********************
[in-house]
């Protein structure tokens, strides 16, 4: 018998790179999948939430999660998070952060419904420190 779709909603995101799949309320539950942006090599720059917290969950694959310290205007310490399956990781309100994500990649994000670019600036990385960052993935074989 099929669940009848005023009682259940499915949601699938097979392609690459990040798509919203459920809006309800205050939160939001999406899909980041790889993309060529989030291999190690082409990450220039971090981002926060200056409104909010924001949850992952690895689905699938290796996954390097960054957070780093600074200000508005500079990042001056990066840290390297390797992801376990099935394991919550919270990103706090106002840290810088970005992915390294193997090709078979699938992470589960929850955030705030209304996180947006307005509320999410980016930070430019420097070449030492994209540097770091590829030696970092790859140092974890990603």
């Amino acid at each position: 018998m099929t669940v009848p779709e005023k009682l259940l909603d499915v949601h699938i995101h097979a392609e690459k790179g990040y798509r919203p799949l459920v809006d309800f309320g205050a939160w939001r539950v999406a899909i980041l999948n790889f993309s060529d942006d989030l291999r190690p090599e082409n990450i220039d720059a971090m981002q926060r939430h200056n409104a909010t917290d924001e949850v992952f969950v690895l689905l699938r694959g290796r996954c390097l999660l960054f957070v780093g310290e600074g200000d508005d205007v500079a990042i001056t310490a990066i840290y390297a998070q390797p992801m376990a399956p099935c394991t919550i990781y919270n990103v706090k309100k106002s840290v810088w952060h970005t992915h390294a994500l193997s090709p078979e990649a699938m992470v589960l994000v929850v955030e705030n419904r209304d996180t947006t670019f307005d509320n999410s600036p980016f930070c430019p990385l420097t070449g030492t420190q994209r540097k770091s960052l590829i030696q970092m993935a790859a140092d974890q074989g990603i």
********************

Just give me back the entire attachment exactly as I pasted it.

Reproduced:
[in-house]
């Protein structure tokens, strides 16, 4: 018998790179999948939430999660998070952060419904420190 779709909603995101799949309320539950942006090599720059917290969950694959310290205007310490399956990781309100994500990649994000670019600036990385960052993935074989 099929669940009848005023009682259940499915949601699938097979392609690459990040798509919203459920809006309800205050939160939001999406899909980041790889993309060529989030291999190690082409990450220039971090981002926060200056409104909010924001949850992952690895689905699938290796996954390097960054957070780093600074200000508005500079990042001056990066840290390297390797992801376990099935394991919550919270990103706090106002840290810088970005992915390294193997090709078979699938992470589960929850955030705030209304996180947006307005509320999410980016930070430019420097070449030492994209540097770091590829030696970092790859140092974890990603």
């Amino acid at each position: 018998m099929t669940v009848p779709e005023k009682l259940l909603d499915v949601h699938i995101h097979a392609e690459k790179g990040y798509r919203p799949l459920v809006d309800f309320g205050a939160w939001r539950v999406a899909i980041l999948n790889f993309s060529d942006d989030l291999r190690p090599e082409n990450i220039d720059a971090m981002q926060r939430h200056n409104a909010t917290d924001e949850v992952f969950v690895l689905l699938r694959g290796r996954c390097l999660l960054f957070v780093g310290e600074g200000d508005d205007v500079a990042i001056t310490a990066i840290y390297a998070q390797p992801m376990a399956p099935c394991t919550i990781y919270n990103v706090k309100k106002s840290v810088w952060h970005t992915h390294a994500l193997s090709p078979e990649a699938m992470v589960l994000v929850v955030e705030n419904r209304d996180t947006t670019f307005d509320n999410s600036p980016f930070c430019p990385l420097t070449g030492t420190q994209r540097k770091s960052l590829i030696q970092m993935a790859a140092d974890q074989g990603i």